It is in a company’s interest to perform an LCA of its processes if said processes are more efficient/innovative than the industry standard; the industry standard for thermoforming can be teased from the available LCIA databases, like EcoInvent and the U.S. Life Cycle Inventory Database.

A good way to determine if your processes are more efficient than the industry average, and therefore an LCA is warranted, is to perform an inventory analysis: First, determine what your process’s main resource consumptions are i.e. water and electricity. Then, collect all information pertaining to the consumption of these resources via energy and/or water bills. Consult the industry average’s rates for these environmental indicators and see how your processes compare in the context of electricity and water consumption per some functional unit i.e. 10,000 packages produced.

If you determine that a full LCA is warranted, there are MANY ways to go about it. However, it is crucial that the results/findings of which are 3rd party-reviewed in order to validate the study. This was explained to me as being quite the process, and comes with a price tag.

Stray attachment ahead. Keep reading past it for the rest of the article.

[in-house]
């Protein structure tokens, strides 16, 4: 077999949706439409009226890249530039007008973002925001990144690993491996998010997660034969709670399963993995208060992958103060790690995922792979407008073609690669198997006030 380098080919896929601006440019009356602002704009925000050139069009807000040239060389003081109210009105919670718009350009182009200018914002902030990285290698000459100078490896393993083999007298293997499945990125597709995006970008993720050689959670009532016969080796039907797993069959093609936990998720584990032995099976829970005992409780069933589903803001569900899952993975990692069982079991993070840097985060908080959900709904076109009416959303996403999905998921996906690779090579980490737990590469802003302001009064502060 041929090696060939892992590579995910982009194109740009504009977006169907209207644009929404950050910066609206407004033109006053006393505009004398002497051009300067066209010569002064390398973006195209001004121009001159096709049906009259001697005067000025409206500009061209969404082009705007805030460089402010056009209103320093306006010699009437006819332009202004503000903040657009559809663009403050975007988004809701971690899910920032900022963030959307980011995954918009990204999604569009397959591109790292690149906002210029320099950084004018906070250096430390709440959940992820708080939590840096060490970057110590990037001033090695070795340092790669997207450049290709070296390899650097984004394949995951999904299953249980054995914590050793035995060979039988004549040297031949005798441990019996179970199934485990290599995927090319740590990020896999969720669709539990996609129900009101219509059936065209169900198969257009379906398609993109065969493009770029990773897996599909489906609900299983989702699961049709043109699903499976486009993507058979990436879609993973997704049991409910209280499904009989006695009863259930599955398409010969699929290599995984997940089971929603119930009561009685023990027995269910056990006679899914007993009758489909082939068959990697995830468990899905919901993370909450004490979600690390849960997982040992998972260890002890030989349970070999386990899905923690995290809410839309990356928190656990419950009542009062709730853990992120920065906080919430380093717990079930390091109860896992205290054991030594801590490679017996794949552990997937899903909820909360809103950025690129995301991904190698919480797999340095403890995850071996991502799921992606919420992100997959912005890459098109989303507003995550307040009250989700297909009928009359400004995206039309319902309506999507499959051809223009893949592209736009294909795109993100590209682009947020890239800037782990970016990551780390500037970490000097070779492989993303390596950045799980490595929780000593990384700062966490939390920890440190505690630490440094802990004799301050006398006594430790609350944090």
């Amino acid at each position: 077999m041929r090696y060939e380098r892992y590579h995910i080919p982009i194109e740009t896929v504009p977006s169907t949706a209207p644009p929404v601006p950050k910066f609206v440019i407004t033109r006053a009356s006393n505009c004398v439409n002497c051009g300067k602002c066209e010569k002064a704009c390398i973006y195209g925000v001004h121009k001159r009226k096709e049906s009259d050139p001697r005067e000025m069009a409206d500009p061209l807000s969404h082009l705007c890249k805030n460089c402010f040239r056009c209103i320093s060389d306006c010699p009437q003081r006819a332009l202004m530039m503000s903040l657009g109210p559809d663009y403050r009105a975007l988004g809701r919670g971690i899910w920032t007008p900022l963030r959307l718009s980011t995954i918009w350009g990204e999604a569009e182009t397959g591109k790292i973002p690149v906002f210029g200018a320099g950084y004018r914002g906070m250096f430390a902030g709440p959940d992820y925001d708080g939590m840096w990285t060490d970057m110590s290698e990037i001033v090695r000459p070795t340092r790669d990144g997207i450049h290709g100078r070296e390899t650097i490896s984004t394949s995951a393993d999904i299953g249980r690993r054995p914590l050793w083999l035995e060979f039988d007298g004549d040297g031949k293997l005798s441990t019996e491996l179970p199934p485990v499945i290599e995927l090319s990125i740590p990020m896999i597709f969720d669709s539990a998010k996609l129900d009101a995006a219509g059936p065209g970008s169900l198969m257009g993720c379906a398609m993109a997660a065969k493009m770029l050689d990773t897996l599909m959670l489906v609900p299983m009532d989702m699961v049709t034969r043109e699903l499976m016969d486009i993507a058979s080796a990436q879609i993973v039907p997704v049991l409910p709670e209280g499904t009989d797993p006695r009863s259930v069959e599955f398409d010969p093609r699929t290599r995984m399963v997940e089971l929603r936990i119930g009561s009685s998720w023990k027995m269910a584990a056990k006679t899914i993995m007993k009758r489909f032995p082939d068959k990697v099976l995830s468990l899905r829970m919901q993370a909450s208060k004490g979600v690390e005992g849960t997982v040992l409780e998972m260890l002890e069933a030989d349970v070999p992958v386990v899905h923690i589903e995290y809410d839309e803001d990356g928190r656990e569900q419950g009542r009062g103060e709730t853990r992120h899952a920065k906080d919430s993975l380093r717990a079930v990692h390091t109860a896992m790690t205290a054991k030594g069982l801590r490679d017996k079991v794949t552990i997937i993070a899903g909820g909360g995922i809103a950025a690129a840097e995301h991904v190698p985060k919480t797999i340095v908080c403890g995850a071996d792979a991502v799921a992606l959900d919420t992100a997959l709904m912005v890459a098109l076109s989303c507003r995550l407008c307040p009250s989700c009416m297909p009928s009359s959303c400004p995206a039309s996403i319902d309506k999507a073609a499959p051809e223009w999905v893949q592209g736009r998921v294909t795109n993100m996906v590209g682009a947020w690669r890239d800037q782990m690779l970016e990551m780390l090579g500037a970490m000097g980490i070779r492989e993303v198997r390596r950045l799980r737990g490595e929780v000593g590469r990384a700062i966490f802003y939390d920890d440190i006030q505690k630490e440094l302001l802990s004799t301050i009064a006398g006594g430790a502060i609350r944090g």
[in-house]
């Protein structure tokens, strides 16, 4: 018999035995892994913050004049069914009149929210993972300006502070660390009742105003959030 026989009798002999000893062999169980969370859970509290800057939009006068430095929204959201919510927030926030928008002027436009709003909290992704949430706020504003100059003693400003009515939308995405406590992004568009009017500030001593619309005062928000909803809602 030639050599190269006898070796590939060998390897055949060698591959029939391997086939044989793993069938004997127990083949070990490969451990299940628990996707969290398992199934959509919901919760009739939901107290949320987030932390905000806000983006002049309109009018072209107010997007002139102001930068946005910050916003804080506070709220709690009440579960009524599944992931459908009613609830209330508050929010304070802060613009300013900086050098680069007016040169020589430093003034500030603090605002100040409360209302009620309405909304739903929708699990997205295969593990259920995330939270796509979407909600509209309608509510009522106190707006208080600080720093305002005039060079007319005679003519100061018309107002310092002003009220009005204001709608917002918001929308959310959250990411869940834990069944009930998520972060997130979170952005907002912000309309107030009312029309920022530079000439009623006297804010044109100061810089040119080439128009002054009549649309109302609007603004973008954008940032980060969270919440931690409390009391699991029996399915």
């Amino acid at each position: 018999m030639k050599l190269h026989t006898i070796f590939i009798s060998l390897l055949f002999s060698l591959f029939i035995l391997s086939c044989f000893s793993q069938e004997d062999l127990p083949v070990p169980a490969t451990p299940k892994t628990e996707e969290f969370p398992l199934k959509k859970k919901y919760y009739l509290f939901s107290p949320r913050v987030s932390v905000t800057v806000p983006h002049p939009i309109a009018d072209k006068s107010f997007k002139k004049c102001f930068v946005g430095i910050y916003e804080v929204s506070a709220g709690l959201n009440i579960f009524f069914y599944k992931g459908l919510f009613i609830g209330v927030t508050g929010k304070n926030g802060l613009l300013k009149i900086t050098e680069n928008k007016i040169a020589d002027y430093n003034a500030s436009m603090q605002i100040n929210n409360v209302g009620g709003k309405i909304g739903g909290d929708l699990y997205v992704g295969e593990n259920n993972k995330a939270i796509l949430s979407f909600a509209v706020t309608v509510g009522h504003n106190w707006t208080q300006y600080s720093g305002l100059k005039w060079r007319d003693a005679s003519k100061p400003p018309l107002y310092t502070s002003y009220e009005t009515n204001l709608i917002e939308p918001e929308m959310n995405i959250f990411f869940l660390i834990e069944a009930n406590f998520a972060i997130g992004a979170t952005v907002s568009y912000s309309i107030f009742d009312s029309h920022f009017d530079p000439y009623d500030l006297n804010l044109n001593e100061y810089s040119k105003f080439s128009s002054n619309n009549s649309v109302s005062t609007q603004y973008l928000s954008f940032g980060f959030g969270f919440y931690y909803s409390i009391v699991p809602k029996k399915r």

Based on these insights, I am going to conduct an inventory analysis of Dordan’s energy consumption per a-yet-to-be established functional unit in order to compare with the industry average for thermoforming. Stay tuned!

My next post will discuss feedback from the last portion of the Walmart Packaging SVN meeting.

As an aside, in previous posts I alluded to an S+S Sorting pilot that looks to compare the reprocessing of thermoform vs. bottle PET flake. Remember? Anyway, my colleague at S+S has yet to get back to me with the results of this pilot. Stay tuned!

AND, do you remember way back when, at the start of Dordan’s Bio Resin Show N Tell research (click here to download Report), when we tossed some of the home compostable certified bioresins (PHA, Cellulous Acetate) into Dordan’s home compost to see if the materials biodegraded? Well, this spring I analyzed the compost pile to determine the rate of biodegradation and am sad to report that little had changed in regards to the composition of the material: while lightened in color and somewhat more brittle, both the PHA and Cellulous Acetate, certified for home-composting, remain completely intact; you can even see the Dordan logo embossed on the cavity. Please note, however, that Dordan’s compost pile has had its fair share of growing pains and the “bioplastics composting trial” may not reflect a 100% active home compost.

Pictured: PHA, formed into tray with Dordan embossed logo on sample press, home composted Spring 2011.